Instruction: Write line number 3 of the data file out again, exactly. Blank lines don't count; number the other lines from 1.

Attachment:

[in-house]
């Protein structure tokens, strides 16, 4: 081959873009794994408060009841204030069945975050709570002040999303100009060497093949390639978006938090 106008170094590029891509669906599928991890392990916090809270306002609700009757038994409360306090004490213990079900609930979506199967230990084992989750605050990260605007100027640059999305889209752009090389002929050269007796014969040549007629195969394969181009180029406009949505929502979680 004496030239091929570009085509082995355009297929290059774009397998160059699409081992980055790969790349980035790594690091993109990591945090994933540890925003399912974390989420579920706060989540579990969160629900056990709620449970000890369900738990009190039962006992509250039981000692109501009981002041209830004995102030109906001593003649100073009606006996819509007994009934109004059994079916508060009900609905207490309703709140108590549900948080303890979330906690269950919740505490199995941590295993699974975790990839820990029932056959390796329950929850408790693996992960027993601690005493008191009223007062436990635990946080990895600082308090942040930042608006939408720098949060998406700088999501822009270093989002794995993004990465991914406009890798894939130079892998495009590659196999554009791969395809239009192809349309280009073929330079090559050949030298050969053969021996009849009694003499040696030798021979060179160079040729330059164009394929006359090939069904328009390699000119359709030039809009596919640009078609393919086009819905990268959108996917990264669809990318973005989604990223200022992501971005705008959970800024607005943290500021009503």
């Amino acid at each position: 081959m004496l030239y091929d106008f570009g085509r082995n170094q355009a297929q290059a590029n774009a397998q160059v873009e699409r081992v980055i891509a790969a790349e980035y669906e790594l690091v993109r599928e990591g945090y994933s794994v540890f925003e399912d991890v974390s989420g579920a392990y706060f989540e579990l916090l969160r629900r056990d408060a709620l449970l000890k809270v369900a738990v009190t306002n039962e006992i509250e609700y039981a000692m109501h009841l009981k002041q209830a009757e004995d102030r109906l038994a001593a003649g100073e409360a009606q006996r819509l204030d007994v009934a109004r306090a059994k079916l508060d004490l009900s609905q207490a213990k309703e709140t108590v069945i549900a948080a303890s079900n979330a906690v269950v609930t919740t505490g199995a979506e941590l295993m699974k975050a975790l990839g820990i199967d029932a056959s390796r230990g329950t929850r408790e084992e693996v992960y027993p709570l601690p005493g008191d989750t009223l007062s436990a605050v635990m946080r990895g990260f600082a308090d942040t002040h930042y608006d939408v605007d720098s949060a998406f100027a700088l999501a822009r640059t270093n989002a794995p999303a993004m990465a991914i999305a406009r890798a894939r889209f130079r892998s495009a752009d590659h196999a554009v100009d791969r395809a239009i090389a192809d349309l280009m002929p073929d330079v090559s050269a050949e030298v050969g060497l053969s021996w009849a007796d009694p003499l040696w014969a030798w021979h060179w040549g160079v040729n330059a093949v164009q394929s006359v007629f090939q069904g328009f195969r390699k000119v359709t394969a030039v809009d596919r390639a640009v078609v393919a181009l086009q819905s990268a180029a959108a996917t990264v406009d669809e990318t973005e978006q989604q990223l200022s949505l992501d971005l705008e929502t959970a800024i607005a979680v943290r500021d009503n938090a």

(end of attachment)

């Amino acid at each position: 081959m004496l030239y091929d106008f570009g085509r082995n170094q355009a297929q290059a590029n774009a397998q160059v873009e699409r081992v980055i891509a790969a790349e980035y669906e790594l690091v993109r599928e990591g945090y994933s794994v540890f925003e399912d991890v974390s989420g579920a392990y706060f989540e579990l916090l969160r629900r056990d408060a709620l449970l000890k809270v369900a738990v009190t306002n039962e006992i509250e609700y039981a000692m109501h009841l009981k002041q209830a009757e004995d102030r109906l038994a001593a003649g100073e409360a009606q006996r819509l204030d007994v009934a109004r306090a059994k079916l508060d004490l009900s609905q207490a213990k309703e709140t108590v069945i549900a948080a303890s079900n979330a906690v269950v609930t919740t505490g199995a979506e941590l295993m699974k975050a975790l990839g820990i199967d029932a056959s390796r230990g329950t929850r408790e084992e693996v992960y027993p709570l601690p005493g008191d989750t009223l007062s436990a605050v635990m946080r990895g990260f600082a308090d942040t002040h930042y608006d939408v605007d720098s949060a998406f100027a700088l999501a822009r640059t270093n989002a794995p999303a993004m990465a991914i999305a406009r890798a894939r889209f130079r892998s495009a752009d590659h196999a554009v100009d791969r395809a239009i090389a192809d349309l280009m002929p073929d330079v090559s050269a050949e030298v050969g060497l053969s021996w009849a007796d009694p003499l040696w014969a030798w021979h060179w040549g160079v040729n330059a093949v164009q394929s006359v007629f090939q069904g328009f195969r390699k000119v359709t394969a030039v809009d596919r390639a640009v078609v393919a181009l086009q819905s990268a180029a959108a996917t990264v406009d669809e990318t973005e978006q989604q990223l200022s949505l992501d971005l705008e929502t959970a800024i607005a979680v943290r500021d009503n938090a």